Fukuyama 25 years after ‘The End of History’—what is this ‘History’?
By David Sterman Best Defense guest columnist The question of “what is History?” loomed over the Cato Institute’s June 6retrospective on Francis Fukuyama’s famous essay “The End of History,” an event featuring Fukuyama himself and a group of other panelists. As Adam Garfinkle, the founding editor of the American Interest, noted, Fukuyama’s essay is perhaps ...
By David Sterman
Best Defense guest columnist
The question of “what is History?” loomed over the Cato Institute’s June 6retrospective on Francis Fukuyama’s famous essay “The End of History,” an event featuring Fukuyama himself and a group of other panelists.
As Adam Garfinkle, the founding editor of the American Interest, noted, Fukuyama’s essay is perhaps “the most vulgarized” essay ever written, with many of its critics simply failing to understand the meaning of the Hegelian capital “H” history to which Fukuyama refers. Indeed, Fukuyama noted, citing an official Cuban meeting on his essay, that the most perceptive critics of his essay when it originally came out were Marxists, who had long drawn from the Hegelian dialectic and its definition of History as something grander and distinct from the progression of day-to-day events. Fukuyama even stated his agreement with Walter Russell Mead’s thesis about “The “Return of Geopolitics.”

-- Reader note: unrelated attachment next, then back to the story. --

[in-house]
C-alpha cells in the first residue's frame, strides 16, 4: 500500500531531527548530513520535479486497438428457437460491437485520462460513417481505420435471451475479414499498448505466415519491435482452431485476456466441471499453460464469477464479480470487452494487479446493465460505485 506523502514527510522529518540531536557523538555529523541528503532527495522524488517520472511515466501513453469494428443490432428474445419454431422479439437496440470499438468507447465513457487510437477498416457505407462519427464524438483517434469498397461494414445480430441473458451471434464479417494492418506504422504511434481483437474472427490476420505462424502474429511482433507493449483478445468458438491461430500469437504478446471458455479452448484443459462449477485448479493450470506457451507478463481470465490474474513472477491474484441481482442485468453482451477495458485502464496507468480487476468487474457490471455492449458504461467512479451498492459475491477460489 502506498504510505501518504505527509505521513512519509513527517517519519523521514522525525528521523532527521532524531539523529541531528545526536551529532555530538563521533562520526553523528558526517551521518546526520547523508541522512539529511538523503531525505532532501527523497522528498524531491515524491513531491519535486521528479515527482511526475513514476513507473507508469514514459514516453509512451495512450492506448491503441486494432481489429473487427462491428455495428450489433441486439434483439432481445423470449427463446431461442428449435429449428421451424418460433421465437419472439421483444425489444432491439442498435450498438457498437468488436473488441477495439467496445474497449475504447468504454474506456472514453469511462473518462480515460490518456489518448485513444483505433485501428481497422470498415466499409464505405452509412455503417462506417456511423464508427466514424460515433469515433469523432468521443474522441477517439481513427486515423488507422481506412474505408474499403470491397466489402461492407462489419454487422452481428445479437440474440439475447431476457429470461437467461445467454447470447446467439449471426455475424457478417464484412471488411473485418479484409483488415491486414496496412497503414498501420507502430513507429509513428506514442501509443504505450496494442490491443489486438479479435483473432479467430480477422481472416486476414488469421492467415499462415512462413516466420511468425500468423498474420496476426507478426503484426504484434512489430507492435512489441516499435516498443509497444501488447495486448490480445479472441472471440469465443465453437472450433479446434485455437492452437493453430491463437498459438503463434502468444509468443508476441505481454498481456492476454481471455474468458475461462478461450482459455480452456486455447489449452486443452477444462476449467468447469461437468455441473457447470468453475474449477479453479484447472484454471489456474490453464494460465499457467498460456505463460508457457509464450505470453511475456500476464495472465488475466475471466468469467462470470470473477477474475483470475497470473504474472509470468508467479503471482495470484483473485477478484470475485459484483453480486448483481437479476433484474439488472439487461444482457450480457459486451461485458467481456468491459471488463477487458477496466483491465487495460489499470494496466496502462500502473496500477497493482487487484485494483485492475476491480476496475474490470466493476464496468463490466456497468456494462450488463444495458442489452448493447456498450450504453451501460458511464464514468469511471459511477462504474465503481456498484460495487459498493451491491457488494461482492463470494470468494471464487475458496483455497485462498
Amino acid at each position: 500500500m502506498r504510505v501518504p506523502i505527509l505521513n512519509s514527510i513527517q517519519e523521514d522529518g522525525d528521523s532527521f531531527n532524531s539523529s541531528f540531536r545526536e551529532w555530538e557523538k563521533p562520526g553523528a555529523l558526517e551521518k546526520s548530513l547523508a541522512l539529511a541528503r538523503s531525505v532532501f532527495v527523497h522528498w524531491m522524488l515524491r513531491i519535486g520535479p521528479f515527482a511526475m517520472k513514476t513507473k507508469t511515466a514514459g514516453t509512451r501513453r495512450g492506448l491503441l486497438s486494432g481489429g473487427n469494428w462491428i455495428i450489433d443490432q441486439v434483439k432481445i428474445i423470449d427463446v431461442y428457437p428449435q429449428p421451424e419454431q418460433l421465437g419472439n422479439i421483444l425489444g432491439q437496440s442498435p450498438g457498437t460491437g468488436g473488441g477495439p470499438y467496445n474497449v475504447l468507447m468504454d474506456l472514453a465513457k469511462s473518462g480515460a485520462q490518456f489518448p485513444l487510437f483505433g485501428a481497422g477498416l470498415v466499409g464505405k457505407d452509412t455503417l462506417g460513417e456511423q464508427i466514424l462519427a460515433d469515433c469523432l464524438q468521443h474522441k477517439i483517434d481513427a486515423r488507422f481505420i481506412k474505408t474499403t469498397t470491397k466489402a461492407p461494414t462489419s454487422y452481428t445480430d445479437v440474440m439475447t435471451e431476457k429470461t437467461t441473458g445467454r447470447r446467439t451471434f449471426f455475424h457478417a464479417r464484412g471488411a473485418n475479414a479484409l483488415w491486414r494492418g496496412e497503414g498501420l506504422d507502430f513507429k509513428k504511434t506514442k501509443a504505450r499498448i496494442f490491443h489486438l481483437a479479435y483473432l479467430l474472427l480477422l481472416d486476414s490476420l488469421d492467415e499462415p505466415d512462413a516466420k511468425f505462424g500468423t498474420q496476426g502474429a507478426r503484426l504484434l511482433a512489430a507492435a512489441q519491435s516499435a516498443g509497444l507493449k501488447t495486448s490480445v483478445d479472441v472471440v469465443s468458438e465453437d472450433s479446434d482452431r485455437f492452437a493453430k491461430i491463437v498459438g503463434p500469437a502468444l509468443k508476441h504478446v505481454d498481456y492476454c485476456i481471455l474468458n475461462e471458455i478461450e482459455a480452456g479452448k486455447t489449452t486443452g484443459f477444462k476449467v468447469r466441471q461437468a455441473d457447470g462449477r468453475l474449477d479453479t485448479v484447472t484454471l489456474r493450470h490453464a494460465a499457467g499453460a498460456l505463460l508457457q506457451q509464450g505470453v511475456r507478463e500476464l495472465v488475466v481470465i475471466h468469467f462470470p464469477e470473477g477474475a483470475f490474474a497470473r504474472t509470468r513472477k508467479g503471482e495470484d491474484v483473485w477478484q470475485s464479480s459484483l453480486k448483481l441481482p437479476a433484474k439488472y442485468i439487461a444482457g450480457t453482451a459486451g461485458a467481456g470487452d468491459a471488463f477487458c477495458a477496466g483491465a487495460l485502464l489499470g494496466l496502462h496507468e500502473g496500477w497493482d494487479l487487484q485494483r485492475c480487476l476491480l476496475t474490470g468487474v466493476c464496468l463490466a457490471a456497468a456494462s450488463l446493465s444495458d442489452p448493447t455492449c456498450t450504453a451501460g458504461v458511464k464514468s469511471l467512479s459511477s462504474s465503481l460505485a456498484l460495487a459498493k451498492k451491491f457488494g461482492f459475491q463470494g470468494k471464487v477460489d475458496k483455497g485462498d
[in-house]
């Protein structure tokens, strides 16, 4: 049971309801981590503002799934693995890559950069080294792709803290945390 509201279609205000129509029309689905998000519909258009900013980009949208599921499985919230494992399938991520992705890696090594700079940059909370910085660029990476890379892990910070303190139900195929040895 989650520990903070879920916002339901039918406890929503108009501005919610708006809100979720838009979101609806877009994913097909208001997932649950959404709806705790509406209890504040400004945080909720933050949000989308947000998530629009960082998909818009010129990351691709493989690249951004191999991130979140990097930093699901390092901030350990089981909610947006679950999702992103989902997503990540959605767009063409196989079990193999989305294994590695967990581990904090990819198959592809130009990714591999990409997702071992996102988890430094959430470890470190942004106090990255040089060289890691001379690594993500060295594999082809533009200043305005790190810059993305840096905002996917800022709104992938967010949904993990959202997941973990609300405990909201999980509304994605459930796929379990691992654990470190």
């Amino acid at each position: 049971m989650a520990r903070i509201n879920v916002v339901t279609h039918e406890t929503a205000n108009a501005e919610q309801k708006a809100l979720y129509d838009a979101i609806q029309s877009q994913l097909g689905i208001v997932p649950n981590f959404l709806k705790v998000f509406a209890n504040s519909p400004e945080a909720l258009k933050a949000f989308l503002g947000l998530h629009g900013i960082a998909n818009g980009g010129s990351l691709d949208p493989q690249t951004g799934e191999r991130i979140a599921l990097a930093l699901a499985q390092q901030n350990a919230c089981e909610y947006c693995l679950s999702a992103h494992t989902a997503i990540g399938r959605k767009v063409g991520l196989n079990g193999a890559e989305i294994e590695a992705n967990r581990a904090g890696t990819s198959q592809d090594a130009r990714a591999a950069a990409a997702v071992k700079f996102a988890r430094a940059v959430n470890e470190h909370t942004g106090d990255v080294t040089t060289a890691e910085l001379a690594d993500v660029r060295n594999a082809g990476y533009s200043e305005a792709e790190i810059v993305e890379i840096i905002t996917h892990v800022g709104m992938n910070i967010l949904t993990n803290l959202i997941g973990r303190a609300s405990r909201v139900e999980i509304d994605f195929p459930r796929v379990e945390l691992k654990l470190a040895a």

Yet for some of Fukuyama’s interlocutors on the two panels, the Hegelian view of “History” with its particular European lineage constituted too limited a view of the existing ideological challenges to liberal democracy. Garfinkle noted that the Hegelian definition, being formed out of European debates on modernization, may miss the ideological challenge from non-western societies and others who seek to avoid modernization. Paul Pillar, a senior fellow at Brookings and former deputy chief of the CIA’s Counterterrorism Center, prefaced his remarks by saying that while many misunderstand the “History” Fukuyama refers to, not being students of Hegelian philosophy, they could be forgiven for insisting that day-to-day events and competition still matters. Pillar also argued that while it is not often phrased as such, political polarization within Western society over the role of government and the willingness to hold the government’s functioning hostage in debt ceiling negotiations is a crisis rooted in ideology. As he put it, something does not need to begin with a capital letter and end with an -ism to be a competing ideology of historical import, and there is some capital H history going on in the United States.
Fukuyama for his part argued the suggested threats to liberal democratic order are exaggerated. Though he did nod to the dangers of a failure of governance in established liberal democracies saying that his future work will focus on that issue, he warned that a foreign policy community rewarded for pessimistic analyses and criticized for optimistic ones influences the perception of threats as Historical when they may not be.